Imagine a situation where a woman was asked to try venison sausage for the first time. She ate the sausage assuming it was made from pork or beef, and was in the process of enjoying it when she found out it was venison. She apparently did not know what venison was, so as she took her next bite she asked someone sitting next to her. When she found out she was eating deer sausage, she spit it back out onto her plate and exclaimed, “I can’t eat Bambi!” Never mind that she had already eaten and enjoyed well over half the sausage; when she found out what it was, she couldn’t bring herself to take another bite. I guess for her, ignorance was bliss.
We are sometimes tempted to treat the Law of God in the same way, to act as if we would not be responsible for the consequences of breaking the Law if we didn’t know what the Law said. The implication is that God was somehow doing us a disservice by revealing the Law to us, and that we would have been better off if we would have been allowed to continue in ignorance. Paul offers a completely different perspective. Paul says that those who die apart from knowledge of the Law still die, which is proof that they are under the Law whether they know it or not. [Romans 2:12] He also says that the Law was given because of the transgressions, to demonstrate to us the reality of our situation. [Galatians 3:19] The point is that ignorance of the Law doesn’t undo its effects any more than ignorance of the type of meat in a sausage changes the meat. As we saw last month, the Law describes the right relationship between God and his creatures. Much of the world hates God’s Law and spits it out, wishing he had not revealed it in the first place. But in the life of the baptized, this revelation is a gift.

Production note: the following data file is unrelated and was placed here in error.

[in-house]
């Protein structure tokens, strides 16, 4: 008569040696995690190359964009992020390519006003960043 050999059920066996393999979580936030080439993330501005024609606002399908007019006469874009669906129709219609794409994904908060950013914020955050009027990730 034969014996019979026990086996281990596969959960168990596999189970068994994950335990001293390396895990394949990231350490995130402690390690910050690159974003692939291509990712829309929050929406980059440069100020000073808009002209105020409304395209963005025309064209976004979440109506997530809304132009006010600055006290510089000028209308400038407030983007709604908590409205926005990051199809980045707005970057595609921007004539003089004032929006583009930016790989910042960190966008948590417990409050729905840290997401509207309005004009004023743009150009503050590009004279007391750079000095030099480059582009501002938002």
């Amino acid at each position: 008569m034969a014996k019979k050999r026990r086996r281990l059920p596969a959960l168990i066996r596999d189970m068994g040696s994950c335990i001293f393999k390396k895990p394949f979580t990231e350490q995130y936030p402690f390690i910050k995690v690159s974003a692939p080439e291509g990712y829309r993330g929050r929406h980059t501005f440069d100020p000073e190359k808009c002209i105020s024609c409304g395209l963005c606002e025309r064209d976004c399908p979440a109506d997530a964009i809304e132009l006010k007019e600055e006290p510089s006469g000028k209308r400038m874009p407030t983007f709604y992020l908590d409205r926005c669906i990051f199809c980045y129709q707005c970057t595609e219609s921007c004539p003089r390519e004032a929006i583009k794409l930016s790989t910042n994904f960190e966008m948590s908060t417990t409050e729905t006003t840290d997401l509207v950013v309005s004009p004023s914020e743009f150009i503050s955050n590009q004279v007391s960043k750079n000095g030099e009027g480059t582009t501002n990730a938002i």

The Apostle Paul addresses this reality marvelously when he points out that the Law was given so that every mouth would be stopped. [Romans 3:19] When we read what God has revealed in his Law, the Law acts as a mirror by which we can see ourselves for what we truly are. Just like we tend to use mirrors to find out which of our hairs are out of place or to see how much lettuce is stuck in our teeth, the Law clearly shows us our imperfections before God. When the Law has done its job, we don’t like what we see. The law accuses us with its unrelenting demand for perfection. Because of this accusation and the sense of failure and shame that it brings, many people have grown to hate or resent God’s Law. They don’t like that it makes them feel bad, so they reject it altogether.
But for the baptized, this knowledge is received as a gift. Ignorance does not change reality, so the baptized rejoice that our Father has not left us unaware. Neither has he simply written the Law on our conscience and left us to figure out the rest for ourselves. Instead, he has revealed to us the depths of our sin so that we might understand our need for a Savior. This is not a one-time event, but it is the pattern of life for the baptized: continually be driven to our knees in repentance by the truth of the Law, and being continually raised up by the promise of the Gospel. As Jesus said, those who do not see their sickness will not seek a doctor. Jesus came to save the sick. We are all sick with sin, but will not seek help unless we are first given an accurate diagnosis. This is the primary role of the Law in the life of the baptized: to diagnose our sin and show us our need for a savior.
Next month we will explore what happens when the baptized, having been shown their sin and forgiven from it, set out to live life as God designed it.